How does he keep up with so much new music when this similarly aged journalist can’t? “You’re probably busy,” he says and laughs. “I have a lot of time on my hands. So I spend way too much time doing this, and I know compared to all those other lads and women that do this as a day job, I’m just a hobbyist. I’m very aware of that. I’m only doing 10 of these shows.”

Why does he think art in general is important? What’s it for? “I find it kind of makes sense of my little world, and it makes sense of the big world,” he says. “I find it makes more sense of it than the news does. And this is the other thing, because the world is such a distressing place at the moment, and because I find it very difficult to consume what’s happening right now, I want the radio show to be gentle and a bit silly and just easy. If that’s a purpose or not, I’m not sure. All I know, for me personally, it’s so vital to my health.”

He talks a little about the importance of “story” for him. Has he ever considered writing? “I’ve worked with some of the greatest writers,” he says. “And I could never ever hold a candle to them. I wouldn’t even try.” He laughs. “I don’t like being bad at things.”

In recent years he has been involved with a programme developed by Pat Dolan, the University of Galway’s Unesco professor of children, youth and civic engagement, bringing empathy training into schools. They produced a book, Ionbhá, which features writing from people such as Louise O’Neill, Michael D Higgins and Blindboy.Pat approached me and talked to me about it,” he says. “When I began to think about it, I realised that the most important tool you have as an actor is to try and be empathetic. It’s walking in somebody else’s shoes, which is the definition of empathy. You have to be present in the work and you have to not judge someone and you have to understand what that other person needs and wants ... It felt like a natural fit ... We’ve done studies, randomised control tests, and you can actually teach [empathy]. And once the kids have been in the programme, not only are they measurably more empathetic, but they’re also stronger academically. But I just want to be in the background, gently waving a flag for it. I don’t want to be bashing people on the head with it. That wouldn’t be very empathetic.”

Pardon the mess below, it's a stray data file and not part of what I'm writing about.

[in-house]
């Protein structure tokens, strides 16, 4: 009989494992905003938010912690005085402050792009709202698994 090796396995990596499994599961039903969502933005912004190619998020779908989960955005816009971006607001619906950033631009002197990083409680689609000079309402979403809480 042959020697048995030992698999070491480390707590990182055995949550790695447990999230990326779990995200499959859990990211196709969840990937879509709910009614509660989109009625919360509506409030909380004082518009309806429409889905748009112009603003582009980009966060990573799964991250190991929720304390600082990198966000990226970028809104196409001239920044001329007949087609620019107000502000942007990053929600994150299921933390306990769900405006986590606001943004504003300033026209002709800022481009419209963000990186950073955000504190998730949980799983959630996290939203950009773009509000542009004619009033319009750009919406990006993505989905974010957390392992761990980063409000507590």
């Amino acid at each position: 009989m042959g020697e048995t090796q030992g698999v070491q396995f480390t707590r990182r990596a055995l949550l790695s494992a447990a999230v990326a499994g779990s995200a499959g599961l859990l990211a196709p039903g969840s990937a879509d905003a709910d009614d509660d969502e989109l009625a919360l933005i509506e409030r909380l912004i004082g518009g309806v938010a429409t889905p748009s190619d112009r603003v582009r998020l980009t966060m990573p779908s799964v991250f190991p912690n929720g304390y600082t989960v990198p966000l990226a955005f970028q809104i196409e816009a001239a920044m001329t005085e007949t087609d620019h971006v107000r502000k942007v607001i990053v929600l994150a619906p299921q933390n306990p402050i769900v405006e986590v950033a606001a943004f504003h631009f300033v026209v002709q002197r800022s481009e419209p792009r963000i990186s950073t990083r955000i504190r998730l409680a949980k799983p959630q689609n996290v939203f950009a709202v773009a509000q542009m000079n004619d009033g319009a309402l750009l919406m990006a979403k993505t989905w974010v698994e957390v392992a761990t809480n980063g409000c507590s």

He and his family moved back to Ireland in 2015. Is it different to be a public person here than in the UK or America? “I think people are kinder and more understanding and a bit more copped-on here, definitely,” he says. “We noticed that. It was the best decision we made to come back here. But we needed to go away to come back.”

How is music different from other art forms for him? “Jarvis Cocker read a piece on the second show, and he talked about ‘the tingle’,” he says. “I could identify with it completely. I get that feeling. It’s a tingle or it’s goosebumps – a physiological thing. And I don’t get it from anything else other than music. I don’t get it from watching movies. I don’t get it from reading books or being in theatre or even performing. But I get it from listening to music. It’s an ancient, ancient art form. I think I spoke on the radio about close-harmony singing and how that just gets me. It’s cultures deep, cultures old. There’s something about two voices singing that close harmony that just knocks me out. I feel it profoundly. I don’t know why.”

Has music influenced how he approaches his other slightly better-known career? “Most of my heroes and the way they approached work and tried to navigate the business end of it, or navigate the ‘tyranny of the mainstream’, as Bowie called it, they all come from music,” he says. “Obviously I have acting heroes, but the majority of the people who I look to for guidance on how to navigate the whole circus are musicians. How you comport yourself as a private individual, as a public person, in terms of being true to your instincts ... You just want to be decent and be true to what got you started in the first place and have some humility. And I find musicians are much better at that, generally.”

Which musicians? He laughs. “I knew you were going to ask me that. I would never even put myself in the same sentence as them. I genuinely find it awkward because someone will make a headline of it. And I’m not worthy.”

Cillian Murphy’s Limited Edition is on BBC Radio 6 Music on Sundays at 10pm; you can also listen to episodes online